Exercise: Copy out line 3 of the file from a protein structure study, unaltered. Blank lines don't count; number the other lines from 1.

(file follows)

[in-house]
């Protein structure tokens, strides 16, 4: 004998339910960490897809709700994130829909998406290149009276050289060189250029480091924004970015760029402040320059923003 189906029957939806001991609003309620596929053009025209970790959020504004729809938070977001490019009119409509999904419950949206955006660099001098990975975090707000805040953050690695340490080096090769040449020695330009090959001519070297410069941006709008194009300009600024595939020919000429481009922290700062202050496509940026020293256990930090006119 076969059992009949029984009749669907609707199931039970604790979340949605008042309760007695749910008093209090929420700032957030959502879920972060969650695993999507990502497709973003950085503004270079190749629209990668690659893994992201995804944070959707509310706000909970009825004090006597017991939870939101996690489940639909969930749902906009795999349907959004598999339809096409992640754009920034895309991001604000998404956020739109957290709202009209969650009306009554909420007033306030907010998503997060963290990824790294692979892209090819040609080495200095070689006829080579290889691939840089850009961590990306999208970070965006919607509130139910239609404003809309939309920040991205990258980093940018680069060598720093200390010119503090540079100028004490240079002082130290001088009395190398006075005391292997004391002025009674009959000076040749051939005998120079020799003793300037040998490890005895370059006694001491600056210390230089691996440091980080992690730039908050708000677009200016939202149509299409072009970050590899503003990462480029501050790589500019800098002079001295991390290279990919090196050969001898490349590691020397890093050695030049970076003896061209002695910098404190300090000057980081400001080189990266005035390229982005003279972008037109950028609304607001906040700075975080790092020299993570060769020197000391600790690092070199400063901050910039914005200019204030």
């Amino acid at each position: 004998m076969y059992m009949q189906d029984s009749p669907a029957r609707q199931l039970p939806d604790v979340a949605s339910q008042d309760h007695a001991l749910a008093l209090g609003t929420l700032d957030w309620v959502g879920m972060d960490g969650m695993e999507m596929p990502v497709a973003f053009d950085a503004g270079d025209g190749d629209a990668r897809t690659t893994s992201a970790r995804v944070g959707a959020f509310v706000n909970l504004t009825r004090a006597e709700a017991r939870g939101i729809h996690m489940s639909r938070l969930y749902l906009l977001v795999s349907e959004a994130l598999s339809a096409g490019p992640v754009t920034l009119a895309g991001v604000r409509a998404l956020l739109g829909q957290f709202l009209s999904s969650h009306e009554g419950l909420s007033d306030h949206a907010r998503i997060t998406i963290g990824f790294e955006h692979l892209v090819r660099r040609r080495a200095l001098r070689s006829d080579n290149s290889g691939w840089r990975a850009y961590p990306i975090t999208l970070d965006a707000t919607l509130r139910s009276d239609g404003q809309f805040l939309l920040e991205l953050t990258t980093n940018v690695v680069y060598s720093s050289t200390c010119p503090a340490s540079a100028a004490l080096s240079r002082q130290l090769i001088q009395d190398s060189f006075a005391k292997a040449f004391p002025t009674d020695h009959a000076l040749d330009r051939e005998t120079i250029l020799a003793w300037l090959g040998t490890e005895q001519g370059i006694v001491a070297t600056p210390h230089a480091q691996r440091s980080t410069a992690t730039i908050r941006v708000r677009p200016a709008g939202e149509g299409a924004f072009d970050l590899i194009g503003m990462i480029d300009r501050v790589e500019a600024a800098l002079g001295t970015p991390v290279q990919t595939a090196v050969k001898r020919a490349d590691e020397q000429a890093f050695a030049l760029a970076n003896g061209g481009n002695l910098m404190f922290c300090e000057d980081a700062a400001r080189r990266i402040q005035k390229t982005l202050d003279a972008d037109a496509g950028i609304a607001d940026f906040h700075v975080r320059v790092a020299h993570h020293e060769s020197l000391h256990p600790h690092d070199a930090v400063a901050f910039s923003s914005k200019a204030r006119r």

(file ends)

């Amino acid at each position: 004998m076969y059992m009949q189906d029984s009749p669907a029957r609707q199931l039970p939806d604790v979340a949605s339910q008042d309760h007695a001991l749910a008093l209090g609003t929420l700032d957030w309620v959502g879920m972060d960490g969650m695993e999507m596929p990502v497709a973003f053009d950085a503004g270079d025209g190749d629209a990668r897809t690659t893994s992201a970790r995804v944070g959707a959020f509310v706000n909970l504004t009825r004090a006597e709700a017991r939870g939101i729809h996690m489940s639909r938070l969930y749902l906009l977001v795999s349907e959004a994130l598999s339809a096409g490019p992640v754009t920034l009119a895309g991001v604000r409509a998404l956020l739109g829909q957290f709202l009209s999904s969650h009306e009554g419950l909420s007033d306030h949206a907010r998503i997060t998406i963290g990824f790294e955006h692979l892209v090819r660099r040609r080495a200095l001098r070689s006829d080579n290149s290889g691939w840089r990975a850009y961590p990306i975090t999208l970070d965006a707000t919607l509130r139910s009276d239609g404003q809309f805040l939309l920040e991205l953050t990258t980093n940018v690695v680069y060598s720093s050289t200390c010119p503090a340490s540079a100028a004490l080096s240079r002082q130290l090769i001088q009395d190398s060189f006075a005391k292997a040449f004391p002025t009674d020695h009959a000076l040749d330009r051939e005998t120079i250029l020799a003793w300037l090959g040998t490890e005895q001519g370059i006694v001491a070297t600056p210390h230089a480091q691996r440091s980080t410069a992690t730039i908050r941006v708000r677009p200016a709008g939202e149509g299409a924004f072009d970050l590899i194009g503003m990462i480029d300009r501050v790589e500019a600024a800098l002079g001295t970015p991390v290279q990919t595939a090196v050969k001898r020919a490349d590691e020397q000429a890093f050695a030049l760029a970076n003896g061209g481009n002695l910098m404190f922290c300090e000057d980081a700062a400001r080189r990266i402040q005035k390229t982005l202050d003279a972008d037109a496509g950028i609304a607001d940026f906040h700075v975080r320059v790092a020299h993570h020293e060769s020197l000391h256990p600790h690092d070199a930090v400063a901050f910039s923003s914005k200019a204030r006119r």